the street food market at night and the starry sky tour in Turpan

the street food market at night and the starry sky tour in Turpan

[ Sept.1996 ] We decided to join the Starry Sky Tour run by the driver of the donkey carriage which we had taken when we were looking for a hotel in Turpan in China.

It started at 9 pm.

China-Turpan-street food-market-many people
street food market, full of people

Before that, we still had some time, so we went out around 8 pm and found a market of street foods.

I enjoyed Shish Kebab here, which I had not been able to find during the day.

It cost only 2 yuan per skewer ($1 = 8.28 yuan in those days).

And it was delicious as the guidebooks praised.

We enjoyed walking around the market and tried a skewer of fried fish, too (1 yuan) and it was also very good.

This market was full of energy and had a lovely atmosphere.

The local people seemed to have dinner here as most of the tables were occupied.

Now the Starry Sky Tour started.

This Uighur driver was learning Japanese language and apparently his teacher named him ‘Kazuo Yamamoto’.

China-Turpan-street food market-stew-table-people
a kind of stew of every kind of meat

And because of that, his customers were Japanese: two young women and one young man.

The carriage went slowly jolting along the dark streets without any street lights.

One of the young women said “This is the mood of ‘Dona Dona'”.

Along the way, I peeped at the residential houses with the light on and found that many of the people had their beds outside their houses.

According to ‘Mr. Yamamoto’, our destination was ‘Hospitable Desert’.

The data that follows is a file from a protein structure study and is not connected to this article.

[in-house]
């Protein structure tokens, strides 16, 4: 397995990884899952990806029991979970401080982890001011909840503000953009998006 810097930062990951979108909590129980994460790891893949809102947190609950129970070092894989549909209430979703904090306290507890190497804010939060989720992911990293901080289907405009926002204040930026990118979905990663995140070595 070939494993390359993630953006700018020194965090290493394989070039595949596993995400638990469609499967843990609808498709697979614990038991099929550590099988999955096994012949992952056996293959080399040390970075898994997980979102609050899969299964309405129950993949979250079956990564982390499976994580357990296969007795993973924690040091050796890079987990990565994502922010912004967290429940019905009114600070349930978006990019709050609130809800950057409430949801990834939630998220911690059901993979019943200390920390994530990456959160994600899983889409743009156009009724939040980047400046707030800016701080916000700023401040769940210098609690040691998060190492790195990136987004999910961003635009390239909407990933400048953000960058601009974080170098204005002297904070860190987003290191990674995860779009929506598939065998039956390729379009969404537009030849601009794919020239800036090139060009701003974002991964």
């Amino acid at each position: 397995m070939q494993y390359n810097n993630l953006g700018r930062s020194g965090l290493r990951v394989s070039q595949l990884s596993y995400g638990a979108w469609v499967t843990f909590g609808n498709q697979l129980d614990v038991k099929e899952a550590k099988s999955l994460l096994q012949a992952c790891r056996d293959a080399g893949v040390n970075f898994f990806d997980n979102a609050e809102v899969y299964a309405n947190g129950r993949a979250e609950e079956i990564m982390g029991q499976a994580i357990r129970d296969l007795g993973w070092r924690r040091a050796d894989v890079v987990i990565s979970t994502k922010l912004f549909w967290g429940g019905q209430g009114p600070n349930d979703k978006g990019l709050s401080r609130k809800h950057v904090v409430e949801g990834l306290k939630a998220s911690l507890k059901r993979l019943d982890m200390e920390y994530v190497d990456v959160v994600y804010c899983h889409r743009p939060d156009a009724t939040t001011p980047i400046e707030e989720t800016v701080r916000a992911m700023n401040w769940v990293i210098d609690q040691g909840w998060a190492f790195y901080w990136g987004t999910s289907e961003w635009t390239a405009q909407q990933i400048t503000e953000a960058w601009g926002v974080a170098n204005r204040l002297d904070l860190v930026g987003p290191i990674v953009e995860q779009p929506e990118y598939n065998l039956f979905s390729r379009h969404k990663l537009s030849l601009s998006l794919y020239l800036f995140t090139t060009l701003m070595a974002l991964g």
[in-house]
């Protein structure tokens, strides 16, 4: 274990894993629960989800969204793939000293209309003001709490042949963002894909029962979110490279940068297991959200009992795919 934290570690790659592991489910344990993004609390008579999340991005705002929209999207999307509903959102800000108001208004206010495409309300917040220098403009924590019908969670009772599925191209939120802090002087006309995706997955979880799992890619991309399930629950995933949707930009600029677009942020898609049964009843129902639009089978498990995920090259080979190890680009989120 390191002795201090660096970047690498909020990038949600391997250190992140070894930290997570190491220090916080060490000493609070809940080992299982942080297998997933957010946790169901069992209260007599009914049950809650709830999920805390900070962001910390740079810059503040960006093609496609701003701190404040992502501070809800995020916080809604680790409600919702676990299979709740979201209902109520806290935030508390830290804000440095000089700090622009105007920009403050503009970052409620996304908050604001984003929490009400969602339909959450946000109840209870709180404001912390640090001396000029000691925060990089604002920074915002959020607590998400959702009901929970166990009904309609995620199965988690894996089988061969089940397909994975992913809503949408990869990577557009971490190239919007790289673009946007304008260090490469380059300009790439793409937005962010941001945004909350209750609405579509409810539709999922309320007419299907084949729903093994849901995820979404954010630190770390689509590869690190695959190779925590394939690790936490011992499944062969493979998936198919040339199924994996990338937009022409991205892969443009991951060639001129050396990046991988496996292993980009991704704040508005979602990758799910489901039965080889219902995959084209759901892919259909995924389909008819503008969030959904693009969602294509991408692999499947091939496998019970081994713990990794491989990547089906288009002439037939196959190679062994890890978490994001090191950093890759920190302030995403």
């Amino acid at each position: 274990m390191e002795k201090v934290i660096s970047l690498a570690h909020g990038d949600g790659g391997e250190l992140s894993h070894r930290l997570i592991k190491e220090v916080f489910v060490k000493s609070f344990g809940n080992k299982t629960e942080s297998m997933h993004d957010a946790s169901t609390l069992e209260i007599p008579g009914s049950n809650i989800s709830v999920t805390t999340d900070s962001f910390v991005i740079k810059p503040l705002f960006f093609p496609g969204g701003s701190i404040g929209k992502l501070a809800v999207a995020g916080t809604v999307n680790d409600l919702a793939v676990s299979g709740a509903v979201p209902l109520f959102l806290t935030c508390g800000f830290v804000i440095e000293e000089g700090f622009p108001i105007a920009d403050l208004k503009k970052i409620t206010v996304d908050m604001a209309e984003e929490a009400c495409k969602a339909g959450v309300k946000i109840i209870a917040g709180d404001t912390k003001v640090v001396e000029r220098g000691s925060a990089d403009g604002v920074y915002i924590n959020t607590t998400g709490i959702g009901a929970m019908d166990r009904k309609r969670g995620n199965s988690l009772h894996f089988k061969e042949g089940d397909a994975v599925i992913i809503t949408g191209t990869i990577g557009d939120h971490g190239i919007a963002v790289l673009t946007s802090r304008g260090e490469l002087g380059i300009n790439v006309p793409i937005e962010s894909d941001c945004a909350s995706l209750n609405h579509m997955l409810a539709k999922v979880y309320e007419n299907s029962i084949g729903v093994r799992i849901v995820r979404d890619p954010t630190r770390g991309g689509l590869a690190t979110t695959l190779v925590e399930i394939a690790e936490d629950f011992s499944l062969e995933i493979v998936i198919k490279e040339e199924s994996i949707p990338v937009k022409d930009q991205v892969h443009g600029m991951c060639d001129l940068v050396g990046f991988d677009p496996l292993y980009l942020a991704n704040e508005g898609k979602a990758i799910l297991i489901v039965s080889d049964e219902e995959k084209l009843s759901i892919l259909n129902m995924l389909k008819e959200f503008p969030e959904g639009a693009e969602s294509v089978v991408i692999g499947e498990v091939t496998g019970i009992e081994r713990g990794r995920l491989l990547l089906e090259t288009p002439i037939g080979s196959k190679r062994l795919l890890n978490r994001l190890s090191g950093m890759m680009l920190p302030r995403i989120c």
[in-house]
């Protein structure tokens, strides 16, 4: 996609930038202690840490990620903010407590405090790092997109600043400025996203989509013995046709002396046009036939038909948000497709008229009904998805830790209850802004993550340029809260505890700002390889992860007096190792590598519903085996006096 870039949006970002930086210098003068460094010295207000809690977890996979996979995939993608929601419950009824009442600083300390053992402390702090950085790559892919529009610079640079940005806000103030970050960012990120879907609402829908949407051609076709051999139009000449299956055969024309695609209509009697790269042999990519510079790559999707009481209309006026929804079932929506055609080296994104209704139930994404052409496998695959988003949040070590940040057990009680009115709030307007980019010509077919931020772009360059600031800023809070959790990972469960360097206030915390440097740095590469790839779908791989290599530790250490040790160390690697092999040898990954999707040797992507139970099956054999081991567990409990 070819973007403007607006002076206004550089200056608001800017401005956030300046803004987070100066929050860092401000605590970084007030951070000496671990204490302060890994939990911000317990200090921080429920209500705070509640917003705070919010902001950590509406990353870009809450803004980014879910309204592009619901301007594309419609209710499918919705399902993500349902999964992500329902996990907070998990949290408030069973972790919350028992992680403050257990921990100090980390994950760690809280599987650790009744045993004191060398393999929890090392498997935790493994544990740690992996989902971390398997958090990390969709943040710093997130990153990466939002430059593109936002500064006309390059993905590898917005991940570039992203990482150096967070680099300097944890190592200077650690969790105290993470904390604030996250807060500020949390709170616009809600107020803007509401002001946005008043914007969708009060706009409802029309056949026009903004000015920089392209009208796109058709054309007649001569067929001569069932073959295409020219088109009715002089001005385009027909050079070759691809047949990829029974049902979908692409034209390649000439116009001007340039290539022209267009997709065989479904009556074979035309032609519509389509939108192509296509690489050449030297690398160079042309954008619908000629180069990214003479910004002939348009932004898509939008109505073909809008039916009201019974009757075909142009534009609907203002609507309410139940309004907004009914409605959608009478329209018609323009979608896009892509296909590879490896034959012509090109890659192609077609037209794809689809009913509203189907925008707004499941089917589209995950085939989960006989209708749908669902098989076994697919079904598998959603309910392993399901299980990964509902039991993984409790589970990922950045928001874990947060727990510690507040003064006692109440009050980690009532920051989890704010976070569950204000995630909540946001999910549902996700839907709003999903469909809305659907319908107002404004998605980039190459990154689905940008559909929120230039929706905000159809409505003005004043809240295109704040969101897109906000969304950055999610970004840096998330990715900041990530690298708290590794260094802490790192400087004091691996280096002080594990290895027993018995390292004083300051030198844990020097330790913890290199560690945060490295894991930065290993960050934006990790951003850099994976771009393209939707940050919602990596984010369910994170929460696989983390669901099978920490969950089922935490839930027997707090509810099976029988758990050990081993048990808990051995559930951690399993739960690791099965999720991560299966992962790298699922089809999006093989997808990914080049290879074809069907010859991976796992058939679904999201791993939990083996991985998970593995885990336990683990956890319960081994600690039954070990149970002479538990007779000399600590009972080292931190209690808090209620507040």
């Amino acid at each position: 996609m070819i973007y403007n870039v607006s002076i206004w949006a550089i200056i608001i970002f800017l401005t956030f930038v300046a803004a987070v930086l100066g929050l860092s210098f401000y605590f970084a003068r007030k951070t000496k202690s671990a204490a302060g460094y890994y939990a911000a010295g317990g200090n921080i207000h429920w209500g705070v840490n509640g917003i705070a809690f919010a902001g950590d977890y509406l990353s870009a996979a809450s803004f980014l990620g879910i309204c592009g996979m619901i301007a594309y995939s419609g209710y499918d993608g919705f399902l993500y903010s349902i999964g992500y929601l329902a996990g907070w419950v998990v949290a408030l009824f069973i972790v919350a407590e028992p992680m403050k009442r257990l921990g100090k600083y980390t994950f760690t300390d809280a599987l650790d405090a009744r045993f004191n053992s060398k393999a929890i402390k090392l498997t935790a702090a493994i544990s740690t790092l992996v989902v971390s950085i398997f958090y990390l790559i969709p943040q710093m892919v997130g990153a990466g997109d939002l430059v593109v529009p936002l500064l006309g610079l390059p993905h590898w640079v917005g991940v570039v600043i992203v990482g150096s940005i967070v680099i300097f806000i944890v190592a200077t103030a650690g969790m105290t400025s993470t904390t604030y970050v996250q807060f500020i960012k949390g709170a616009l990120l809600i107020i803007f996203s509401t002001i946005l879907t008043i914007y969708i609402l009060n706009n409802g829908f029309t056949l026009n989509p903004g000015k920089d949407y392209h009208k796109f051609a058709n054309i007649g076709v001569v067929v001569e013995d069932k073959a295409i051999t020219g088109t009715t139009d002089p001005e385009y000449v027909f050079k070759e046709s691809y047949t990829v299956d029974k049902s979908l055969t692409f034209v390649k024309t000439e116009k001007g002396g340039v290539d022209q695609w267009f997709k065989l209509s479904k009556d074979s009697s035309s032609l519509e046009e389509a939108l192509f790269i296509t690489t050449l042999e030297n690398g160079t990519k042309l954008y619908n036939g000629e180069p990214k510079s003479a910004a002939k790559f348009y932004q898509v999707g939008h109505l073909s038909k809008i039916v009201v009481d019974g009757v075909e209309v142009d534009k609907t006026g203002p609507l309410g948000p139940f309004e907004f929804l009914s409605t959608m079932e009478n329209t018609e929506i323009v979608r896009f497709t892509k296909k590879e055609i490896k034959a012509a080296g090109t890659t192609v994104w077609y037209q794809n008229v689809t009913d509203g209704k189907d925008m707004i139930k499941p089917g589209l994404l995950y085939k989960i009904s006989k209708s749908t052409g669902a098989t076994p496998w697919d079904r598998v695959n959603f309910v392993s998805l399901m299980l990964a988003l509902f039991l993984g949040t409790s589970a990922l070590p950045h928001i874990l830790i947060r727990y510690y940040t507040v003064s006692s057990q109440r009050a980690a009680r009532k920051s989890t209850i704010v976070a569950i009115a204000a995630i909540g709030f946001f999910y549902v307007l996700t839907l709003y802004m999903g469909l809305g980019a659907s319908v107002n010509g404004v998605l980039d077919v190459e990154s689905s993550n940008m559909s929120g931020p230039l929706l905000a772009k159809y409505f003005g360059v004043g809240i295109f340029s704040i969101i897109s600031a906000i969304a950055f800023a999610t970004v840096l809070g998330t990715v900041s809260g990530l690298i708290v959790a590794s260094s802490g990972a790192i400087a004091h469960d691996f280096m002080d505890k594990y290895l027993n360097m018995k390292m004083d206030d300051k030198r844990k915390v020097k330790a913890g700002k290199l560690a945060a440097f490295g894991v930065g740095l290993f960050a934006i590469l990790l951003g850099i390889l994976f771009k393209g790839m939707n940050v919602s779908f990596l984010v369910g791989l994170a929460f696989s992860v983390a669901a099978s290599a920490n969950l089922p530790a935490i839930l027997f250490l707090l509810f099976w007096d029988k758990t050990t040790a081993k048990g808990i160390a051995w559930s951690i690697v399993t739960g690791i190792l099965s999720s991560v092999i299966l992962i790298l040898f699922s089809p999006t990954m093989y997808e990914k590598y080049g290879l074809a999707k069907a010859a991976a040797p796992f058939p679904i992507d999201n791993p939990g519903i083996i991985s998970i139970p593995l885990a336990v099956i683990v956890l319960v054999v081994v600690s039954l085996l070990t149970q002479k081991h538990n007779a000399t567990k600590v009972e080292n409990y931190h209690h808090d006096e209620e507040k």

It took long time to get there and during our journey, ‘Mr. Yamamoto’ kept talking in Japanese.

He said that he had been doing this job for 6 years and now he was 20 years old.

Did he start working at the age of 14, then?

And he

China-Turpan-food market-chef-people
a proud chef in the market

wanted to get married to a Japanese woman.

He said earnestly “Maybe because I do not have money, no one comes, so now I am saving money” and “I guide Japanese people every day, but no one stays…” and so on.

The sky was clear when we were travelling, but when we arrived finally at around 11:30 pm, there were some clouds.

It was pitch-black, so I could not tell the landscape around here, but anyway, we sat on the blanket spread on the ground and looked up at the sky.

Every time someone saw a shooting star, a voice was raised.

But I kept missing it.

‘Mr. Yamamoto’ told us that the number of the shooting stars you saw was the number of the children you would have in the future.

Oh I see, that was why I did not see any.

But on the way back, I saw one for the first time in my life.

It was so quick that I could not pray to the gods anything.

It was funny that while we were all watching the sky, only ‘Mr. Yamamoto’ was sleeping deeply.

So it was a great fun, but when we were finally back in the town of Turpan, it was 3 am.

And we were shocked to see the gate of the hotel was closed.

The security guard was sleeping on a bed inside the gate and would not wake up.

We had no choice but to clime over the gate.

Luckily, the door of the building itself was not locked.

The last hurdle was the room door and we had to wake the person who was in charge for the floor.

She opened our door without a fuss and even smiled to us, which was a nice surprise.

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